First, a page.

7. Forbidden Fatality

    I completely agree with Eric and Lowell that the rap line west of the couloir is the most dangerous part of the route and preferably avoidable, except if there are no other parties also on the descent (in which case, it is rather direct and efficient, albeit a bit loose). We were getting rained on by rocks immediately before the fall, when we were at the last rap station. With that said, I don't think this accident was caused by rockfall. Without going into the details of the fall, there was little or no rock that came down with or around the same time as the body. Also, it was silent afterwards (other than our screams of disbelief), as if his partner did not know that he was gone. This is just reasoned speculation though. Whatever the cause, my thoughts and prayers very much go out to the deceased's family and friends. I feel that the event will forever have an unshakable impact on my life. PM me if you know the climber and feel compelled to hear about the details of his fall. Also, I took some photographs of the beautiful sunset just an hour or so after the death with the purpose of providing them to any friends and family of the climber who wanted them.
  8. Forbidden Fatality

    Yes, it was horrific. The fall occurred around 5:30pm on Saturday, from about the third rap station coming down from the Forbidden col. I'm not sure who the climber was, but we were right below his team and then went down to report it. It was the most traumatizing thing I've ever seen. Don't know for sure, but it seemed like he mis-clipped or rapped off the end of his rope.
  9. [TR] Mt. Stuart - Stuart Glacier Couloir 5/16/2013

    Great TR Tom. Sounds like quite an experience, especially the descent! In retrospect, I'm glad we didn't try this route in a day, although it would have gone... just would have been a really long day. On Hood, we descended the Cooper Spur without issues. I was kicking myself for not taking my skis! Although the wind became incredibly intense on the way down, making it difficult to walk straight. Hood is always fun.
  10. Trip: Mt. Stuart - Stuart Glacier Couloir Date: 5/16/2013 Trip Report: Taylor (my wife) and I had a week off last week, so did some climbing and camping, mostly in Leavenworth and Methow areas. We started off with a bang by doing the N. Face of Hood on Saturday on our way up north (we live in Oregon), leaving the parking lot at 4ish AM and wading through snow-cone like snow for thousands of feet. Returned to the parking lot around 2pm. For those that are interested, the N. Face of Hood is still plenty thick, although it is a bit of a slog to get there - at least it was in the warm temps we had. Anyways, we next set our sights on the Stuart Glacier Couloir after a couple of glorious days of camping up the Icicle. This turned out to be a fantastic adventure with wild exposure and climbing, and was much more involved than we expected. We thought we'd try it in a day, but then found ourselves out at a bar until fairly late at night without having packed our bags. So, we ended up hiking in the next day, saving the climb for the day after. After talking to some skiers about the horrors of the Mountaineer Creek on the hike in, we opted to approach via the Stuart Lake valley, which in retrospect was a great idea. Our planned descent was the Sherpa Glacier, so this change in plan had the added benefit of giving us a grand-tour of sorts of Mt. Stuart. We left the tent at around 5am, walking straightforward snow slopes up to the Stuart Glacier. The couloir itself was fun, especially when it steepened, but was nothing too difficult or noteworthy. The real climbing came afterwards, to our surprise. The route required three pitches or so of mid-fifth rock climbing on the high north face of Mt. Stuart, made much more difficult by the relatively heavy coverage of snow and ice. It was totally wild in places, with a good 2000+ feet of steep exposure. I ran into what felt like a couple .10 moves, in boots. Maybe we were off route, but I did find a pin or two, so maybe not. From our position, the North Ridge looked like a pleasant walk in the park by comparison... at least it was mostly dry. Once we made it over to the south side, the snow was much less pervasive, allowing for some fun and moderate rock climbing. The descent was also a bit more involved than expected, required a great deal of kick-stepping. The Sherpa Glacier is in good condition and the bergschrund is easily passable in multiple spots. The weather turned a bit nasty on our descent and started raining on us. At the bottom of the Ice Cliff Glacier, we had the depressing task (made much more gloomy by the rain) of climbing up 1000 feet to the col at the base of the North Ridge to access the Stuart Lake valley. Maybe it's just me, but climbing up again on your descent just kinda sucks no matter how you cut it. After hanging out at camp for a bit, packing up and hiking out, we arrived back at the trailhead at 7:30pm or so. Overall, a totally awesome climb, mixed with steep rock, snow and ice that gives you a great tour of Mt. Stuart's many sides. I highly recommend and would expect that it is pretty much the same shape as shown in these photos right now. Now, the photos!! Mt. Stuart from our camp: Hiking up, sunrise! Taylor leading in the Stuart Glacier Couloir: Taylor working it high on the north face of Stuart: Same: Same (before the weather turned for the worse): Same: Same: Taylor on the West Ridge: Descending the East Ridge slopes: In front of the Ice Cliff Glacier, hiking back up to in order to access the Stuart Lake valley. Gear Notes: Two tools, maybe an ice screw or two, a couple pickets, and a decent mid-range rack up to 3 inches. Approach Notes: Would recommend approaching by the Stuart Lake Valley rather than Mountaineer Creek, at least from what we heard and partially experienced (we hiked about a quarter mile up the so-called Mountaineer Creek trail before we opted to turn around and go up to the Stuart Lake valley).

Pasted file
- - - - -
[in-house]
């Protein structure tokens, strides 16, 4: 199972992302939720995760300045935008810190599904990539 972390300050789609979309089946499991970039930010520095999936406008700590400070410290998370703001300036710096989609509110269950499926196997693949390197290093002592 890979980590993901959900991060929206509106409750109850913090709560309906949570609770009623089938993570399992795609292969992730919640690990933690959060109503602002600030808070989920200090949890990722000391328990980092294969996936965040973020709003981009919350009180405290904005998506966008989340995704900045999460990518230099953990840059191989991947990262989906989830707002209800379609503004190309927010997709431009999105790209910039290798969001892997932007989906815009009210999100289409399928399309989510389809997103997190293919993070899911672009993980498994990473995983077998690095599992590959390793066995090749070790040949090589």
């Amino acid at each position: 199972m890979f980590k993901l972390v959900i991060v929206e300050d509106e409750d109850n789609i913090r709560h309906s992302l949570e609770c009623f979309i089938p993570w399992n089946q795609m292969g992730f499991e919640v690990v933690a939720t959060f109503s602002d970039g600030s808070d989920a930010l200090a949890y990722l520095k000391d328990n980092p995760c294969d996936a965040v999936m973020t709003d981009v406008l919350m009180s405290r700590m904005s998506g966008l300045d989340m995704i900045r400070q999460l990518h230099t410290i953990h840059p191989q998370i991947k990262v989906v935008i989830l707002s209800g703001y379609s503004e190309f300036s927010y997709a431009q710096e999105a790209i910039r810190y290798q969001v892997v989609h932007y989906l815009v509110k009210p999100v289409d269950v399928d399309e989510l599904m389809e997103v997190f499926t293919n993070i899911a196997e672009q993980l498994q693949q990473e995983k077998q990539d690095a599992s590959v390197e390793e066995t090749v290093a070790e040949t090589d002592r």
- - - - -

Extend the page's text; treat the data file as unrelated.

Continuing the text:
11. Descending from Nub Peak, Assiniboine Provincial Park, Canada.
  12. Celebration on Mount Saint Nicholas, Wapta Traverse, Canadian Rockies.
  13. My wife Taylor rappelling after a climb in Smith Rock State Park, Oregon.
  14. Ice climbing in Hyalite Canyon in bad weather.
  15. A cold night under the stars, high camp for Toclaraju in the Cordillera Blanca, Peru.